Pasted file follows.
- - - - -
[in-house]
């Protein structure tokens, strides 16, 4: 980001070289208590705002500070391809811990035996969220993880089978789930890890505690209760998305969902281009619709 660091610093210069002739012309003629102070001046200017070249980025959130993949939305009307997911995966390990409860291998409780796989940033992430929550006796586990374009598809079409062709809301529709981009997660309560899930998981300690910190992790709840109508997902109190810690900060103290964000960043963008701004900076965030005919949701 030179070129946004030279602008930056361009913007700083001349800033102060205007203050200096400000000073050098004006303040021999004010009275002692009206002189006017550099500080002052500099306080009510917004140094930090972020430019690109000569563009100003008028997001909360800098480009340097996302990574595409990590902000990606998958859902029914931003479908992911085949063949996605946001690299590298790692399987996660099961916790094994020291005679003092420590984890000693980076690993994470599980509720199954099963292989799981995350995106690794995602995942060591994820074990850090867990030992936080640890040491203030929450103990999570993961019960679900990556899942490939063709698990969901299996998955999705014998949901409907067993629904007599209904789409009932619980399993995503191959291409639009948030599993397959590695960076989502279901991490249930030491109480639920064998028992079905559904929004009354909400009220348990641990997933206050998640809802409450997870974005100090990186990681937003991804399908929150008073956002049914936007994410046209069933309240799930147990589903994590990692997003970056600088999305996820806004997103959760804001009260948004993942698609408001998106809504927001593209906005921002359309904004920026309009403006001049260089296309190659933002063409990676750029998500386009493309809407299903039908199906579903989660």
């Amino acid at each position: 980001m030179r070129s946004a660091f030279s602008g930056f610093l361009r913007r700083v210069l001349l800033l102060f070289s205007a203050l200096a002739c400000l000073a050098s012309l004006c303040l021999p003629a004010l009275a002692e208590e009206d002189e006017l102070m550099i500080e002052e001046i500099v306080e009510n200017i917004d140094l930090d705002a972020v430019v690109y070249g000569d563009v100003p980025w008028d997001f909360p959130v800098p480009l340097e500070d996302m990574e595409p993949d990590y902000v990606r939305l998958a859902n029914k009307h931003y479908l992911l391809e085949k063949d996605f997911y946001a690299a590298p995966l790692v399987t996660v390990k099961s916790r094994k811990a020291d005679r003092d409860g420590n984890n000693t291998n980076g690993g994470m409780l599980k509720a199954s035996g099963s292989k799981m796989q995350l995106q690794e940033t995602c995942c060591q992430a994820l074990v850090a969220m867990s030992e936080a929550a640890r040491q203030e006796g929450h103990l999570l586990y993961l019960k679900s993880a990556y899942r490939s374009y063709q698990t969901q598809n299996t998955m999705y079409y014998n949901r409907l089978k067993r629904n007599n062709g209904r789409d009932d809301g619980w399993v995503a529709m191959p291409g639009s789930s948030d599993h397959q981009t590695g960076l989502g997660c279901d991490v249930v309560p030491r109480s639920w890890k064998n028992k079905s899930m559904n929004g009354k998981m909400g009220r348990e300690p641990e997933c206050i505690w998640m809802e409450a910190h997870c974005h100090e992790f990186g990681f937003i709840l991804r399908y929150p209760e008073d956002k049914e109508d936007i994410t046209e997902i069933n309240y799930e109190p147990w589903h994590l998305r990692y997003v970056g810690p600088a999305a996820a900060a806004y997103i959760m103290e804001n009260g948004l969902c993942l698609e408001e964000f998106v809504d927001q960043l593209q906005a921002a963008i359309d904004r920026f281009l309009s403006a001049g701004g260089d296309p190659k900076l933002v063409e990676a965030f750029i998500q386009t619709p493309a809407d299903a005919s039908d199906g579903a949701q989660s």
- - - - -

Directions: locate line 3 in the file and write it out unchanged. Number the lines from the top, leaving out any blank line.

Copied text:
């Amino acid at each position: 980001m030179r070129s946004a660091f030279s602008g930056f610093l361009r913007r700083v210069l001349l800033l102060f070289s205007a203050l200096a002739c400000l000073a050098s012309l004006c303040l021999p003629a004010l009275a002692e208590e009206d002189e006017l102070m550099i500080e002052e001046i500099v306080e009510n200017i917004d140094l930090d705002a972020v430019v690109y070249g000569d563009v100003p980025w008028d997001f909360p959130v800098p480009l340097e500070d996302m990574e595409p993949d990590y902000v990606r939305l998958a859902n029914k009307h931003y479908l992911l391809e085949k063949d996605f997911y946001a690299a590298p995966l790692v399987t996660v390990k099961s916790r094994k811990a020291d005679r003092d409860g420590n984890n000693t291998n980076g690993g994470m409780l599980k509720a199954s035996g099963s292989k799981m796989q995350l995106q690794e940033t995602c995942c060591q992430a994820l074990v850090a969220m867990s030992e936080a929550a640890r040491q203030e006796g929450h103990l999570l586990y993961l019960k679900s993880a990556y899942r490939s374009y063709q698990t969901q598809n299996t998955m999705y079409y014998n949901r409907l089978k067993r629904n007599n062709g209904r789409d009932d809301g619980w399993v995503a529709m191959p291409g639009s789930s948030d599993h397959q981009t590695g960076l989502g997660c279901d991490v249930v309560p030491r109480s639920w890890k064998n028992k079905s899930m559904n929004g009354k998981m909400g009220r348990e300690p641990e997933c206050i505690w998640m809802e409450a910190h997870c974005h100090e992790f990186g990681f937003i709840l991804r399908y929150p209760e008073d956002k049914e109508d936007i994410t046209e997902i069933n309240y799930e109190p147990w589903h994590l998305r990692y997003v970056g810690p600088a999305a996820a900060a806004y997103i959760m103290e804001n009260g948004l969902c993942l698609e408001e964000f998106v809504d927001q960043l593209q906005a921002a963008i359309d904004r920026f281009l309009s403006a001049g701004g260089d296309p190659k900076l933002v063409e990676a965030f750029i998500q386009t619709p493309a809407d299903a005919s039908d199906g579903a949701q989660s």